In any other year, the assassination of the Rev. Martin Luther King Jr. would have stood out as the tragedy that defined the troubles of its time. But in 1968, it was only the first — followed quickly by the signing of the Civil Rights Act and the assassination of Robert F. Kennedy, and played out as anger at America’s involvement in Vietnam mounted — to shake, challenge, and change the country.
A new exhibit at the Pusey Library, “Harvard, 1968,” uses King’s death as a touchstone to explore what it meant to be a student experiencing, and helping shape, the political, cultural, and scientific revolutions that swept the world in that turbulent year.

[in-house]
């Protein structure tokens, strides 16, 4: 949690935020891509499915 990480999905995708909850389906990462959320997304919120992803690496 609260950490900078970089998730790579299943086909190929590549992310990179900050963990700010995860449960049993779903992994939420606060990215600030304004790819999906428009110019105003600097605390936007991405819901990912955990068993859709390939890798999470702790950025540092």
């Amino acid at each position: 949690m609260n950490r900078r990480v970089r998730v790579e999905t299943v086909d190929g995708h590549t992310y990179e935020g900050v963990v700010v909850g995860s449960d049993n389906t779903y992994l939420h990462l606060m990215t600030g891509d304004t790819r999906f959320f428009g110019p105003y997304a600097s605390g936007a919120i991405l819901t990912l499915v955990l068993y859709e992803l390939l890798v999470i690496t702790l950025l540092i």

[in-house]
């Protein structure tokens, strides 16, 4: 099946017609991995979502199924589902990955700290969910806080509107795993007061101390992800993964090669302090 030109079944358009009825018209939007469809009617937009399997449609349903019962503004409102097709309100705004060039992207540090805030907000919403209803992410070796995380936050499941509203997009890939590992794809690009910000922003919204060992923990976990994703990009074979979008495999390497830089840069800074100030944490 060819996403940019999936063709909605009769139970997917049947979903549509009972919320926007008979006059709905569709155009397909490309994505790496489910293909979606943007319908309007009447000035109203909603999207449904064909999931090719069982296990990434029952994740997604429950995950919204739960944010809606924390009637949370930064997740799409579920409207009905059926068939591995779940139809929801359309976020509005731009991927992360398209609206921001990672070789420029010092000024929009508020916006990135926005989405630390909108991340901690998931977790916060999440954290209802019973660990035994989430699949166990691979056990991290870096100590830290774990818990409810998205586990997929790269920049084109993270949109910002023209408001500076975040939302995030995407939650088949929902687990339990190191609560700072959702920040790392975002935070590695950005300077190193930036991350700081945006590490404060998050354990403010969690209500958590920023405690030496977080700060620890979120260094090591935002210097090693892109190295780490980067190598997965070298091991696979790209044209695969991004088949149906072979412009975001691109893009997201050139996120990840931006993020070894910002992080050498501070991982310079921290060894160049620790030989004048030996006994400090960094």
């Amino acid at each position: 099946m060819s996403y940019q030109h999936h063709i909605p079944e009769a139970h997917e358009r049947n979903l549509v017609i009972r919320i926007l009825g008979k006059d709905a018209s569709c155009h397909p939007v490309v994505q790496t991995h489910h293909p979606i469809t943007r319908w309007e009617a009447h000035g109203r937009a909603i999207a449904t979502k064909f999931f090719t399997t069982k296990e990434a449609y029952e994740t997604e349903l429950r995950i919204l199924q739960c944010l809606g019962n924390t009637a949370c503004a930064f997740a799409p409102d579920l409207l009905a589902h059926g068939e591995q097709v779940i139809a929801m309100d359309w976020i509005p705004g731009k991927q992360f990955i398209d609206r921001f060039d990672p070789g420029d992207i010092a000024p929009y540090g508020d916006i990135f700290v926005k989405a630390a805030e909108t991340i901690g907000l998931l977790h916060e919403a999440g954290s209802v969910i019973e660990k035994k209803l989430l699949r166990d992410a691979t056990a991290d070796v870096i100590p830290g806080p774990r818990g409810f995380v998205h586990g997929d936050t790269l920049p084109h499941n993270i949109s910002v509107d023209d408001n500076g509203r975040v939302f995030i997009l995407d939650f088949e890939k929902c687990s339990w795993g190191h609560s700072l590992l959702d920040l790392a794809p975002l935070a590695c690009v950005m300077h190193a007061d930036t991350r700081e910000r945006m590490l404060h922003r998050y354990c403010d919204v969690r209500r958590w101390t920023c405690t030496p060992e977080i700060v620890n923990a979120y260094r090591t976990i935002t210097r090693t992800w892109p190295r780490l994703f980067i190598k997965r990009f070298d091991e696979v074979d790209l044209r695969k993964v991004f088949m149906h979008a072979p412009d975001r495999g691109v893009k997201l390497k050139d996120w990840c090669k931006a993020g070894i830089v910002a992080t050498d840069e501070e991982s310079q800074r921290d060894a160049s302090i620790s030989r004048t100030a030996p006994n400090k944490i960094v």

These major historical markers live on in the photographs, letters, speeches, newspapers, posters, and a recording that document the upheaval on campus and put University events into a wider context. Also featured are views of others in the Harvard community, including some of the key faculty voices of the time.
“Harvard, 1968,” curated by Juliana Kuipers, Emily Atkins, Megan Sniffin-Marinoff, and Virginia Hunt of the Harvard University Archives, will be on view at the Pusey Library through June 14. It is free and open to the public weekdays 9 a.m.‒5 p.m.